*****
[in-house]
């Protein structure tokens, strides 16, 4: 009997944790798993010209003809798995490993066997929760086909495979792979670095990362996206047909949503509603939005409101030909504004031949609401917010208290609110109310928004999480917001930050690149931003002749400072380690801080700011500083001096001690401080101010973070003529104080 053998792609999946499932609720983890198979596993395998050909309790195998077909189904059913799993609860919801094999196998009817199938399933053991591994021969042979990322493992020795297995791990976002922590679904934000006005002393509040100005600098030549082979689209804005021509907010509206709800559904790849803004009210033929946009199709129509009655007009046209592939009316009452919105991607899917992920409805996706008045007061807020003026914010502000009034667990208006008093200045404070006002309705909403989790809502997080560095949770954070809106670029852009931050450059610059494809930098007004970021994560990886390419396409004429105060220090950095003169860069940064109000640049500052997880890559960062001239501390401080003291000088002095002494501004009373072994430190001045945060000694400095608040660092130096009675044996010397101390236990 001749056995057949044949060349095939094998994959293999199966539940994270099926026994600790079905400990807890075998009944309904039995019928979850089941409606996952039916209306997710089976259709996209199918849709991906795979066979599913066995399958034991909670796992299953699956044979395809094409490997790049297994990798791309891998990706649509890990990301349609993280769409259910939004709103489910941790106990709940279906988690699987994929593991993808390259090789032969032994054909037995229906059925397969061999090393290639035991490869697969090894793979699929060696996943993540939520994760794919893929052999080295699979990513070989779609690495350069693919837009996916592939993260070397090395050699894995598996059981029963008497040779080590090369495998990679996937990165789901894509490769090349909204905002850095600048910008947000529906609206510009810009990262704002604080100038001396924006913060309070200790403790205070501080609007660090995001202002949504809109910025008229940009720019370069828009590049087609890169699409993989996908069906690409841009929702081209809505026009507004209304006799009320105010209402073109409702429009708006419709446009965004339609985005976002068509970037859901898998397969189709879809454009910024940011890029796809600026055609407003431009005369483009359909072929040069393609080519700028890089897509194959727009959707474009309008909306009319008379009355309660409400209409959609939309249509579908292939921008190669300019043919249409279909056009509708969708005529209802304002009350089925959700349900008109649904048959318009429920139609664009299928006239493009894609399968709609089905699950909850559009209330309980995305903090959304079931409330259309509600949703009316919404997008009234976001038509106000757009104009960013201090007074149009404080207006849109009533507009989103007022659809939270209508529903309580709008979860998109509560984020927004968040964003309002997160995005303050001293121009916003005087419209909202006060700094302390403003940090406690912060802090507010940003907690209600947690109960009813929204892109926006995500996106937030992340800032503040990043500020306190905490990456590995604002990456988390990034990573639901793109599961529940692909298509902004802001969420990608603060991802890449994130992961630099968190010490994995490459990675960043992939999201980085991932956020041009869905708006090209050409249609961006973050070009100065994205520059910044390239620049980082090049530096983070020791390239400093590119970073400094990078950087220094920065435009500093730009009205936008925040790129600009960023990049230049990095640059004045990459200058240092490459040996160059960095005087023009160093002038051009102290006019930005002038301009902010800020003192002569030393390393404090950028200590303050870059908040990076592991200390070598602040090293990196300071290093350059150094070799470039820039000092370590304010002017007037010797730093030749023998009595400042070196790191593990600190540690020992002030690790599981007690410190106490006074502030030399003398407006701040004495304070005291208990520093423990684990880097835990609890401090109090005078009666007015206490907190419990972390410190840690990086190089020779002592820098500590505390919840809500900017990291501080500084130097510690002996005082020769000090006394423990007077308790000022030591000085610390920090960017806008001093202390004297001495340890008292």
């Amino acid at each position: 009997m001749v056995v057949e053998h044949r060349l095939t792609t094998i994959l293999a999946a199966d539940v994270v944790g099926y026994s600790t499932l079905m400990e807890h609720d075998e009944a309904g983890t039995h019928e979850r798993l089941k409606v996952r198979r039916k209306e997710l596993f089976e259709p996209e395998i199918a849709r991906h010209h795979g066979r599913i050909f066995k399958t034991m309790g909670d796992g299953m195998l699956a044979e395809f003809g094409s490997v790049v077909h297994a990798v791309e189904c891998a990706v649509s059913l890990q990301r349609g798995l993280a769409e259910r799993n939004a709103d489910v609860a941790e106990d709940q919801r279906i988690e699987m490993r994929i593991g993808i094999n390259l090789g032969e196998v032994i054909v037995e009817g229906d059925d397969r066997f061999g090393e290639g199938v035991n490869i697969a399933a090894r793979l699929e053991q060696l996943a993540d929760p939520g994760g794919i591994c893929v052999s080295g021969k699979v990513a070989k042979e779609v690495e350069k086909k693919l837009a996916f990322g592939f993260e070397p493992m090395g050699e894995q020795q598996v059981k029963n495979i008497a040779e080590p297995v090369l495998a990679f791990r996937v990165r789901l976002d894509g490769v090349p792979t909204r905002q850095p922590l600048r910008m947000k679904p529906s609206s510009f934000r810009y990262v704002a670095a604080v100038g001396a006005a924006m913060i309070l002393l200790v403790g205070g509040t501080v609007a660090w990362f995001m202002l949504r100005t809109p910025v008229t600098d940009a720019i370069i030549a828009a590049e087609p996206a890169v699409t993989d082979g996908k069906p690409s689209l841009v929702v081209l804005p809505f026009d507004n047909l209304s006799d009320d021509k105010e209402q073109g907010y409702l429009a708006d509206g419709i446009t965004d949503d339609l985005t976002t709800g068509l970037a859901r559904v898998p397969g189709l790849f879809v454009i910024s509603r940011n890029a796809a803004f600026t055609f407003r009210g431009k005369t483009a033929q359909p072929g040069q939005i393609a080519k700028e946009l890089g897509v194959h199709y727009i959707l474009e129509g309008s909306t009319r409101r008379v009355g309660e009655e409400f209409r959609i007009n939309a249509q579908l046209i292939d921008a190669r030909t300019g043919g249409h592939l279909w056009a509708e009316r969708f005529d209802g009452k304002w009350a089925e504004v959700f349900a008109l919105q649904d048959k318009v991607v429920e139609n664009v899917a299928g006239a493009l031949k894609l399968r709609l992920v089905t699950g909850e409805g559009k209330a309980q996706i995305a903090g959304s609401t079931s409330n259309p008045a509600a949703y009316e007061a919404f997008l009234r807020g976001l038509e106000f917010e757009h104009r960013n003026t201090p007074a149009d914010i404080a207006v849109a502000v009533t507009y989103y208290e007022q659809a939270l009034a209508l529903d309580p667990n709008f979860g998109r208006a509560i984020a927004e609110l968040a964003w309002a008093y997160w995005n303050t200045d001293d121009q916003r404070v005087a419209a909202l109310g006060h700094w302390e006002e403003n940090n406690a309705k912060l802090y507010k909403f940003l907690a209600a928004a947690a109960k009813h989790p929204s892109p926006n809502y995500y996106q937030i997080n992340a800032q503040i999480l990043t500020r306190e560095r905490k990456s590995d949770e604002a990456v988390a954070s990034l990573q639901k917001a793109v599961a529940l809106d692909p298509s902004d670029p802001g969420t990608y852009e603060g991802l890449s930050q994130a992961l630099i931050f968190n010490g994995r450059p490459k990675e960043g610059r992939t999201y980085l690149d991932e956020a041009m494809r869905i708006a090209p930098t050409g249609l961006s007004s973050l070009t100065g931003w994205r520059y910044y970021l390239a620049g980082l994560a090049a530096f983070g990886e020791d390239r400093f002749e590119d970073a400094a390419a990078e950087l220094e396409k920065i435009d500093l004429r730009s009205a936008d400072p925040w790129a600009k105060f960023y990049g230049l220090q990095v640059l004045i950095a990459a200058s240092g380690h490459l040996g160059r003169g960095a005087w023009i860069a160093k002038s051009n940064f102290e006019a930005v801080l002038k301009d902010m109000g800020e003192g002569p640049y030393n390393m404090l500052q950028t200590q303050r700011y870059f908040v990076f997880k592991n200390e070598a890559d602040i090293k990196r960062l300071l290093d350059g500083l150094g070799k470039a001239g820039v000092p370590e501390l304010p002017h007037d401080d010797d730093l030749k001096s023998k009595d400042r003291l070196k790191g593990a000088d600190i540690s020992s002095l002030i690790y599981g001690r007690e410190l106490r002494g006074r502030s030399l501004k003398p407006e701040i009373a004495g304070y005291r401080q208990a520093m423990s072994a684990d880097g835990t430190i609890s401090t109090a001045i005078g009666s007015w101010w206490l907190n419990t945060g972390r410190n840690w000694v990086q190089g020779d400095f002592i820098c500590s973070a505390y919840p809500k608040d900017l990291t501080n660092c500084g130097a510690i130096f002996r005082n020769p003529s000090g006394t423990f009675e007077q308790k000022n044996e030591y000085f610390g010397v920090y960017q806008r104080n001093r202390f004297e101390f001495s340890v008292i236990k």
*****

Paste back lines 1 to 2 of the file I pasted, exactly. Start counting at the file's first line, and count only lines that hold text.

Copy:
[in-house]
């Protein structure tokens, strides 16, 4: 009997944790798993010209003809798995490993066997929760086909495979792979670095990362996206047909949503509603939005409101030909504004031949609401917010208290609110109310928004999480917001930050690149931003002749400072380690801080700011500083001096001690401080101010973070003529104080 053998792609999946499932609720983890198979596993395998050909309790195998077909189904059913799993609860919801094999196998009817199938399933053991591994021969042979990322493992020795297995791990976002922590679904934000006005002393509040100005600098030549082979689209804005021509907010509206709800559904790849803004009210033929946009199709129509009655007009046209592939009316009452919105991607899917992920409805996706008045007061807020003026914010502000009034667990208006008093200045404070006002309705909403989790809502997080560095949770954070809106670029852009931050450059610059494809930098007004970021994560990886390419396409004429105060220090950095003169860069940064109000640049500052997880890559960062001239501390401080003291000088002095002494501004009373072994430190001045945060000694400095608040660092130096009675044996010397101390236990 001749056995057949044949060349095939094998994959293999199966539940994270099926026994600790079905400990807890075998009944309904039995019928979850089941409606996952039916209306997710089976259709996209199918849709991906795979066979599913066995399958034991909670796992299953699956044979395809094409490997790049297994990798791309891998990706649509890990990301349609993280769409259910939004709103489910941790106990709940279906988690699987994929593991993808390259090789032969032994054909037995229906059925397969061999090393290639035991490869697969090894793979699929060696996943993540939520994760794919893929052999080295699979990513070989779609690495350069693919837009996916592939993260070397090395050699894995598996059981029963008497040779080590090369495998990679996937990165789901894509490769090349909204905002850095600048910008947000529906609206510009810009990262704002604080100038001396924006913060309070200790403790205070501080609007660090995001202002949504809109910025008229940009720019370069828009590049087609890169699409993989996908069906690409841009929702081209809505026009507004209304006799009320105010209402073109409702429009708006419709446009965004339609985005976002068509970037859901898998397969189709879809454009910024940011890029796809600026055609407003431009005369483009359909072929040069393609080519700028890089897509194959727009959707474009309008909306009319008379009355309660409400209409959609939309249509579908292939921008190669300019043919249409279909056009509708969708005529209802304002009350089925959700349900008109649904048959318009429920139609664009299928006239493009894609399968709609089905699950909850559009209330309980995305903090959304079931409330259309509600949703009316919404997008009234976001038509106000757009104009960013201090007074149009404080207006849109009533507009989103007022659809939270209508529903309580709008979860998109509560984020927004968040964003309002997160995005303050001293121009916003005087419209909202006060700094302390403003940090406690912060802090507010940003907690209600947690109960009813929204892109926006995500996106937030992340800032503040990043500020306190905490990456590995604002990456988390990034990573639901793109599961529940692909298509902004802001969420990608603060991802890449994130992961630099968190010490994995490459990675960043992939999201980085991932956020041009869905708006090209050409249609961006973050070009100065994205520059910044390239620049980082090049530096983070020791390239400093590119970073400094990078950087220094920065435009500093730009009205936008925040790129600009960023990049230049990095640059004045990459200058240092490459040996160059960095005087023009160093002038051009102290006019930005002038301009902010800020003192002569030393390393404090950028200590303050870059908040990076592991200390070598602040090293990196300071290093350059150094070799470039820039000092370590304010002017007037010797730093030749023998009595400042070196790191593990600190540690020992002030690790599981007690410190106490006074502030030399003398407006701040004495304070005291208990520093423990684990880097835990609890401090109090005078009666007015206490907190419990972390410190840690990086190089020779002592820098500590505390919840809500900017990291501080500084130097510690002996005082020769000090006394423990007077308790000022030591000085610390920090960017806008001093202390004297001495340890008292």